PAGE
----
So where do faith and development meet? Where does what on one level is intensely personal meet with the needs of millions? The question does not help and serves only to muddy the water. Faith – the nature of reality – is not for the indulgence of the individual, it is not a retreat into a personal world of spiritual isolation, or ‘fellowship’ with the like minded. It is an awakening into an understanding of the connection between all people and it results in a universal call for justice and an obligation of service – not out of compulsion but out of love. These are words (justice, service and love) which in themselves are the source of confusion and invoke deep skepticism because they so often mask indifference and selective morality.
If faith does not lead to real impact and influence in the real world then it is a mere shadow of its own meaning and a betrayal of the poor. If it is restricted to pious personal spirituality only it is a fundamental denial of itself. “If a brother or sister is naked or lacks daily food and one of you says ‘Go in peace; keep warm and have your fill,’ and yet you do not supply their bodily needs, what is the good of that? So faith by itself, if it has no works, is dead.”[*]
Influence the Outcome
A mark of the great world faiths is the assumption of a moral reality and a critique of the basic human condition. These differ in substance and in detail and I am not equipped to review the details of any but my own. A mark of humanity is rational ability and the ability to distinguish between right and wrong – even with no other measure, we are incapable of living up to our own standards, let alone the standards of our peers and society at large.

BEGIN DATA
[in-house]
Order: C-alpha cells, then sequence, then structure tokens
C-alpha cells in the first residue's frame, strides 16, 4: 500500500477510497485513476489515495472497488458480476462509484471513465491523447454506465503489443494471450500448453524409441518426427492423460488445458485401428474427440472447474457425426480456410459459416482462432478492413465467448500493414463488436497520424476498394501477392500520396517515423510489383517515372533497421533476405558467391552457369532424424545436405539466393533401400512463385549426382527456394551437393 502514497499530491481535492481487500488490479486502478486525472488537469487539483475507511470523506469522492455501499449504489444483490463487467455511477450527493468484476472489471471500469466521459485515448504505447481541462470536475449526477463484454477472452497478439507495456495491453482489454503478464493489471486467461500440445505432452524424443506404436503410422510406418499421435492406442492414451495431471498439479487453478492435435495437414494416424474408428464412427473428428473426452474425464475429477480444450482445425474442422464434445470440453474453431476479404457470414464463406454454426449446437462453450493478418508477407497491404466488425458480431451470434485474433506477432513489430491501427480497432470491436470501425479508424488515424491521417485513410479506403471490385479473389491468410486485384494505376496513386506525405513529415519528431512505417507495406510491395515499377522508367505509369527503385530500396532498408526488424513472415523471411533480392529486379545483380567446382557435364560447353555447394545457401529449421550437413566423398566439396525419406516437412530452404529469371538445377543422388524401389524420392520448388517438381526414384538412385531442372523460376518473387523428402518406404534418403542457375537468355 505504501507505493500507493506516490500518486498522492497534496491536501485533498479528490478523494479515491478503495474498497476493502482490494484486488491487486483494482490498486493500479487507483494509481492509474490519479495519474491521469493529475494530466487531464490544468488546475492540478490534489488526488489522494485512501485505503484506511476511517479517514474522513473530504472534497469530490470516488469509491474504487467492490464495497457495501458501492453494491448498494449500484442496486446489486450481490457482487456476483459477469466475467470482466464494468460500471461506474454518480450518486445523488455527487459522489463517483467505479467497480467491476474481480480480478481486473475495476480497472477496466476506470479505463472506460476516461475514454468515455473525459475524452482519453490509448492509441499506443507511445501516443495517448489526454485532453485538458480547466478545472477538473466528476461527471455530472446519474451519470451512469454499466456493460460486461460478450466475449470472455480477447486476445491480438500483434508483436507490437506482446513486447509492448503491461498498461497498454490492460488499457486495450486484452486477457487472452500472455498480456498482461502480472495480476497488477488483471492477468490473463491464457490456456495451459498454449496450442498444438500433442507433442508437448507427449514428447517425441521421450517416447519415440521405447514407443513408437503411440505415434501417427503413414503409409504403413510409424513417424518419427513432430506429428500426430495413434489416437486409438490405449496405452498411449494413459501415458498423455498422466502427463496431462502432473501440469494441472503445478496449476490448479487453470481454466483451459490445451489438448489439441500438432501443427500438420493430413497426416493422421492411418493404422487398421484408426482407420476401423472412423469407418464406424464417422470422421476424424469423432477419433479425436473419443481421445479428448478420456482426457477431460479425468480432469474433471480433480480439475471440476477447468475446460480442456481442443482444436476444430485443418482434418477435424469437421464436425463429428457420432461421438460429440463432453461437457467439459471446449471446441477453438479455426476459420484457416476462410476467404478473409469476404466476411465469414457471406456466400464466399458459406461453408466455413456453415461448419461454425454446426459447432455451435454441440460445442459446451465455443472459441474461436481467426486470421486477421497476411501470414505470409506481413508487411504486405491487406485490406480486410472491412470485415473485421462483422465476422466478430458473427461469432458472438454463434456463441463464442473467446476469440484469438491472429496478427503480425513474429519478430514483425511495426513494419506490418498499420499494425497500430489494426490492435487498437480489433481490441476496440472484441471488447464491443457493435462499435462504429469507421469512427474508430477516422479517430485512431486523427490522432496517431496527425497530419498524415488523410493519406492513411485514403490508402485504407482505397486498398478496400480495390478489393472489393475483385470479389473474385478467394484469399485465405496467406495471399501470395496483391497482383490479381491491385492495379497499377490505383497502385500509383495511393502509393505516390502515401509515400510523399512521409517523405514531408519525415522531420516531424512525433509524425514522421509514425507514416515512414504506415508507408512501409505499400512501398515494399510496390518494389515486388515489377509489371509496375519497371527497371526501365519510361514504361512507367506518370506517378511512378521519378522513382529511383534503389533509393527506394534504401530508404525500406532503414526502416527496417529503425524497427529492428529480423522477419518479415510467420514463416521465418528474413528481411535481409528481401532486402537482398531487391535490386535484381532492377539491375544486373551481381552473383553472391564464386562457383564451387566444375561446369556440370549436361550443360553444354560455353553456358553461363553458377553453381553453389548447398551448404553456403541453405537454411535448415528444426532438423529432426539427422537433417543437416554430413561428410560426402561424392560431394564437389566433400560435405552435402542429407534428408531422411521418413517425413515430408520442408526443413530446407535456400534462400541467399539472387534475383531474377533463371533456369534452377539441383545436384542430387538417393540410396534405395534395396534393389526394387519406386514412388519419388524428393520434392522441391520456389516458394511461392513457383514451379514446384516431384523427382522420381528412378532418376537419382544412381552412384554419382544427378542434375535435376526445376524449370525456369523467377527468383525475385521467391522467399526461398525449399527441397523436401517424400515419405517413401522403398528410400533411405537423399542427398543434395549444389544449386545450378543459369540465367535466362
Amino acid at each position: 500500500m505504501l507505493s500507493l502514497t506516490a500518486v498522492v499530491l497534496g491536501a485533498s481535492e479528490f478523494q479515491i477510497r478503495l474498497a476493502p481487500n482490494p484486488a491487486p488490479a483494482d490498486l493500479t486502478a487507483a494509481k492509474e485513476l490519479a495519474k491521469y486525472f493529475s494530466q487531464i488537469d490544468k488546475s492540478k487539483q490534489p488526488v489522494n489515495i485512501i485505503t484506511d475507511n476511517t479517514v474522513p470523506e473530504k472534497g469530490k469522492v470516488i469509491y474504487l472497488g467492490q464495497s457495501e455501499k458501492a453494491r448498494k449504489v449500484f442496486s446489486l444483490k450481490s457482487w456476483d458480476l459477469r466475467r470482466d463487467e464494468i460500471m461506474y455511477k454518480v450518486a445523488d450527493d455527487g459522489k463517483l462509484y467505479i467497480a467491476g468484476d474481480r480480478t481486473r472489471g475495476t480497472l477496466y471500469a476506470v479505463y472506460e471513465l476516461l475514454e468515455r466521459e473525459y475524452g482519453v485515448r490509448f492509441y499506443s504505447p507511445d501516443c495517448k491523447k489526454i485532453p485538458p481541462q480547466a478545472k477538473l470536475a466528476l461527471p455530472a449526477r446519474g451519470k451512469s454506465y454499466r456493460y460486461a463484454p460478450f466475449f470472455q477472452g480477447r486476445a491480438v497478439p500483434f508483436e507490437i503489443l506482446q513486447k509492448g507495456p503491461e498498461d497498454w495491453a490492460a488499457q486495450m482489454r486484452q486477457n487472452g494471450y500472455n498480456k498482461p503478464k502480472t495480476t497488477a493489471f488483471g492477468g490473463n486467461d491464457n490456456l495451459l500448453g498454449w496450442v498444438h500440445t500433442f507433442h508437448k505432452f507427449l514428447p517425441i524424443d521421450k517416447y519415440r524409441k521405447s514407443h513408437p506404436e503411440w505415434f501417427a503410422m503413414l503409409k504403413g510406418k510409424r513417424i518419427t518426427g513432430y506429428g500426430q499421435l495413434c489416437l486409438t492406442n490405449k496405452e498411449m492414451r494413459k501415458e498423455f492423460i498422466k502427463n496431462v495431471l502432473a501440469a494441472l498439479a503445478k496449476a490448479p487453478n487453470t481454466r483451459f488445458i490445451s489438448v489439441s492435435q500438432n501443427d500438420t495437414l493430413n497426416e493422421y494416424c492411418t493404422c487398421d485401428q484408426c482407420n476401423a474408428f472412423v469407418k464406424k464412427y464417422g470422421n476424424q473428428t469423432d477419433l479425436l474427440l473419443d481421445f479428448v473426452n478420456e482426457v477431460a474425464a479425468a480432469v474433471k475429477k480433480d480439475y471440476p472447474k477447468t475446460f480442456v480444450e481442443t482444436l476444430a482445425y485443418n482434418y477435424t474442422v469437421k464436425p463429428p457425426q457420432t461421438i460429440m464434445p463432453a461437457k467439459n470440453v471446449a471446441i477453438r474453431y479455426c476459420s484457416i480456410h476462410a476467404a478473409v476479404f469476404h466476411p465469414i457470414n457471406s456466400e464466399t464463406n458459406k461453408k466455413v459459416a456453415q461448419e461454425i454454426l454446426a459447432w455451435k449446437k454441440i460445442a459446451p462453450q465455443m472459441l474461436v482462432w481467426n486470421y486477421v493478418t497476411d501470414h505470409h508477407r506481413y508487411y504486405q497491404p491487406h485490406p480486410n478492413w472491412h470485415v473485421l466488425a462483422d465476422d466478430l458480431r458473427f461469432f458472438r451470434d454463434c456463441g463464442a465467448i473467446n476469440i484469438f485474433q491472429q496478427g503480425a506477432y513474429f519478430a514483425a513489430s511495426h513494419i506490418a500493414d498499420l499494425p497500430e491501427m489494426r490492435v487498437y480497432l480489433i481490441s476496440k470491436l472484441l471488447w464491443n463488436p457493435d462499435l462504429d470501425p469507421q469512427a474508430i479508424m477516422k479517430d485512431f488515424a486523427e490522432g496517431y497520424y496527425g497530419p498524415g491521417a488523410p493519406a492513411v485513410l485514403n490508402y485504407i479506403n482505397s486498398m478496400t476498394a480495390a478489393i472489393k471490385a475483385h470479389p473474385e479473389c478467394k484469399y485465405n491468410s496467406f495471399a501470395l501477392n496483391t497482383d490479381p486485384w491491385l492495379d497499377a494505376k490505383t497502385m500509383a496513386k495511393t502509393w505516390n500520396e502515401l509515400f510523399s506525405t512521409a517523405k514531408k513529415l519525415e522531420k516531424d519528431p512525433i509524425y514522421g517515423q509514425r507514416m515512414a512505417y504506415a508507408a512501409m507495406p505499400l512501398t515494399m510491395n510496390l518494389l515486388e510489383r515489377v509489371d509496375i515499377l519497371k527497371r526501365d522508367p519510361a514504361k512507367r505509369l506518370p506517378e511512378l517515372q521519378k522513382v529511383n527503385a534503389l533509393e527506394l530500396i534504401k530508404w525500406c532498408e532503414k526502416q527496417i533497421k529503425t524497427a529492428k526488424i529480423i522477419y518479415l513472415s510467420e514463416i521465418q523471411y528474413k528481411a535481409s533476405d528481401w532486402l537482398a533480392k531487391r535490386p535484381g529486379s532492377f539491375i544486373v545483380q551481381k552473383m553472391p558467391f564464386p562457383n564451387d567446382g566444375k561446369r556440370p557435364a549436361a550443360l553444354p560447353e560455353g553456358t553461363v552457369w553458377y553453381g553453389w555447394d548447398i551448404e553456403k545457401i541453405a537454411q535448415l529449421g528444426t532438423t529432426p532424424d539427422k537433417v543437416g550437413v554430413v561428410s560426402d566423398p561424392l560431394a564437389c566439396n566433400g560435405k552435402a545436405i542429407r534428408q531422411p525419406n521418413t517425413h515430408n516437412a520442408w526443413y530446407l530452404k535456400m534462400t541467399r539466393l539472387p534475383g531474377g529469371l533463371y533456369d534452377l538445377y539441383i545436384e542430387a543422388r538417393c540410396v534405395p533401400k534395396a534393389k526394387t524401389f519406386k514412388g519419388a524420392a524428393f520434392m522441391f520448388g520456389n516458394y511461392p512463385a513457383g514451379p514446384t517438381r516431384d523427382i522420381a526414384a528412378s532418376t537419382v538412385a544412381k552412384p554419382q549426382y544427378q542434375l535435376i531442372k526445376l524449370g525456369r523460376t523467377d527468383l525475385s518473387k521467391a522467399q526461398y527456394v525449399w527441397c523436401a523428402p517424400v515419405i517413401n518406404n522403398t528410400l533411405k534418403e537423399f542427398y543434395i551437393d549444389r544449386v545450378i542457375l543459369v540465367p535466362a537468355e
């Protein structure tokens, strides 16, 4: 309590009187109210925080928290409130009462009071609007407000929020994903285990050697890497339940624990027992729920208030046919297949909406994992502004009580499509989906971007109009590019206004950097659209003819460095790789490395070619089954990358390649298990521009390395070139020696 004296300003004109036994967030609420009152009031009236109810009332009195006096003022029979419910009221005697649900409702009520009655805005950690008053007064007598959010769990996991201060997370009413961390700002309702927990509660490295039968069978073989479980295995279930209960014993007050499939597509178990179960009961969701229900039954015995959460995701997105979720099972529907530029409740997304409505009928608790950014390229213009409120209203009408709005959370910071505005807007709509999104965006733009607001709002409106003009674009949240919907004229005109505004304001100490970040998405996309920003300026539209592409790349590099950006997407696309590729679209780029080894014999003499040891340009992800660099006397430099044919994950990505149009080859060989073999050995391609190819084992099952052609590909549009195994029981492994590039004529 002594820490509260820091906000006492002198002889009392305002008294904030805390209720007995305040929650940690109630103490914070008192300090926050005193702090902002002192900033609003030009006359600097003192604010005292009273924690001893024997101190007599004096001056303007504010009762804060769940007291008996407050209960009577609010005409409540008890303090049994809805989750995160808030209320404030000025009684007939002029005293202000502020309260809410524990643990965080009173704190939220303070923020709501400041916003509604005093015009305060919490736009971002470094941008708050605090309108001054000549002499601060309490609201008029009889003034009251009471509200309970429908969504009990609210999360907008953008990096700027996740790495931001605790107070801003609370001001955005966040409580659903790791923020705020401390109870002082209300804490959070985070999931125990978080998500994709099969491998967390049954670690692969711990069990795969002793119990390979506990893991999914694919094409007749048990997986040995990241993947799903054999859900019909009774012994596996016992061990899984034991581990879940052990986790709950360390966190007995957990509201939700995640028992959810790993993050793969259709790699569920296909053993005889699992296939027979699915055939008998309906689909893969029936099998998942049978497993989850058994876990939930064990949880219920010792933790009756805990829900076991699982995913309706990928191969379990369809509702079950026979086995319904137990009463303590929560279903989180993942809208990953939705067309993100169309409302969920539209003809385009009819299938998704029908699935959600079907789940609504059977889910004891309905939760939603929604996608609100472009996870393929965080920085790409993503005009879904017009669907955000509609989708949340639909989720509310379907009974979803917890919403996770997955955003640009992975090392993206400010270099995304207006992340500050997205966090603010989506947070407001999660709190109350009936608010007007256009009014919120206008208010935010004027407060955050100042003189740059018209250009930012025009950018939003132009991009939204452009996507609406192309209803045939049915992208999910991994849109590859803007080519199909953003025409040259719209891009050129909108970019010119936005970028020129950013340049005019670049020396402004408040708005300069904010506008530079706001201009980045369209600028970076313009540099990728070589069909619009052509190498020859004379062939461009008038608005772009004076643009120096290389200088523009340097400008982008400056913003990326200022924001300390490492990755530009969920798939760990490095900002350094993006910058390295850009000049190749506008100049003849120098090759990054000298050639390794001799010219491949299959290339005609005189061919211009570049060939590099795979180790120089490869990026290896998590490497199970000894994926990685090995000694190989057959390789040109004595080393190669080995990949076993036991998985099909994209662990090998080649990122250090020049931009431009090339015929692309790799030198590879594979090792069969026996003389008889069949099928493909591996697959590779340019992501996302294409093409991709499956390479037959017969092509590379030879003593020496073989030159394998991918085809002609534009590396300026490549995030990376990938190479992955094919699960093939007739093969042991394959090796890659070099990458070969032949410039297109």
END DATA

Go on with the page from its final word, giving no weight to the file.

The question arises as to whether there exists such a thing as “Objective Morality”, a moral and ethical basis which exists outside of the constructs of human society. Or, put another way, is altruism a response to objective morality or is it the author of morality, there being no such thing as objective ‘right and wrong’? This introduces a notion which is outside of behaviorper se. To reduce all ethical and moral issues to evolutionary or genetic ‘one-upmanship’ results in the logical impasse of where the concepts of ‘right and wrong’ come from in the first place – a dog is unfettered by such dilemmas. Perhaps, just perhaps, we comprise body, mind and spirit. The behavioural rationalist must of necessity jump through a host of hoops to explain altruism with only the body and the mind to work with. If Objective Morality does exist and we have more to play with than time, chemicals and electricity, then perhaps altruism is an echo of a higher reality which cannot be fully explained by any mixture of these base elements.
Consider a world without humans – a world without rational consciousness. There would be just water, air, earth, vegetables and animals; ‘right and wrong’ would have no expression and no meaning. What ‘altruism’ existed would be of the ‘grooming among monkeys and apes’ sort and no doubt entirely explicable from a behavioural perspective. Rational consciousness brings with it a concept of ‘right and wrong’ which creates the dilemma of whether there is an objective morality or not. The notion of ‘right and wrong’ becomes a philosophical conundrum in the absence of a notion of objective morality. If the rational consciousness which distinguishes humans from animals is merely the same consciousness of the ape or the ant extrapolated through the addition of time and selection, it still does not account for the notion of objective morality. Perhaps, just perhaps, there are realities which are imperceptible through the meagre senses with which we are equipped.